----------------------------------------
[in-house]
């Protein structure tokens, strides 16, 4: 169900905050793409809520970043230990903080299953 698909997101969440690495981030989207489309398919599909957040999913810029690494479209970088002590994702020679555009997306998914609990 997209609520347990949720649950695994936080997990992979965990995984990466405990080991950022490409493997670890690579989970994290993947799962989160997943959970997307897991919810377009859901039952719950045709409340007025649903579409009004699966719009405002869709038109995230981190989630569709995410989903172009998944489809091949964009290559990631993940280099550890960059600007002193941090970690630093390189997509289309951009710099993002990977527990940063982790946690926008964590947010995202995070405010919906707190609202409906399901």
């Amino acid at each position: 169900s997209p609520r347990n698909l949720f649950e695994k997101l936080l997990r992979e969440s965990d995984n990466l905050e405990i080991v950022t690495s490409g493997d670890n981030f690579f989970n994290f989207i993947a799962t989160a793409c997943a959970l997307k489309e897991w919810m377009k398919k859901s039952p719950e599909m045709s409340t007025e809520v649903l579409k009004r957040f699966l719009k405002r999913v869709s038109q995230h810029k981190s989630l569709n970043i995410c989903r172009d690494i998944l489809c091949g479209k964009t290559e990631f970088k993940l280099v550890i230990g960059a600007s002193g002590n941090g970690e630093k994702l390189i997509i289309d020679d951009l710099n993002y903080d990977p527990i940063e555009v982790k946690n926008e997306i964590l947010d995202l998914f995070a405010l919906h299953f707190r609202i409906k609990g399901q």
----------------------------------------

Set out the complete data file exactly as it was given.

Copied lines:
[in-house]
């Protein structure tokens, strides 16, 4: 169900905050793409809520970043230990903080299953 698909997101969440690495981030989207489309398919599909957040999913810029690494479209970088002590994702020679555009997306998914609990 997209609520347990949720649950695994936080997990992979965990995984990466405990080991950022490409493997670890690579989970994290993947799962989160997943959970997307897991919810377009859901039952719950045709409340007025649903579409009004699966719009405002869709038109995230981190989630569709995410989903172009998944489809091949964009290559990631993940280099550890960059600007002193941090970690630093390189997509289309951009710099993002990977527990940063982790946690926008964590947010995202995070405010919906707190609202409906399901």
């Amino acid at each position: 169900s997209p609520r347990n698909l949720f649950e695994k997101l936080l997990r992979e969440s965990d995984n990466l905050e405990i080991v950022t690495s490409g493997d670890n981030f690579f989970n994290f989207i993947a799962t989160a793409c997943a959970l997307k489309e897991w919810m377009k398919k859901s039952p719950e599909m045709s409340t007025e809520v649903l579409k009004r957040f699966l719009k405002r999913v869709s038109q995230h810029k981190s989630l569709n970043i995410c989903r172009d690494i998944l489809c091949g479209k964009t290559e990631f970088k993940l280099v550890i230990g960059a600007s002193g002590n941090g970690e630093k994702l390189i997509i289309d020679d951009l710099n993002y903080d990977p527990i940063e555009v982790k946690n926008e997306i964590l947010d995202l998914f995070a405010l919906h299953f707190r609202i409906k609990g399901q």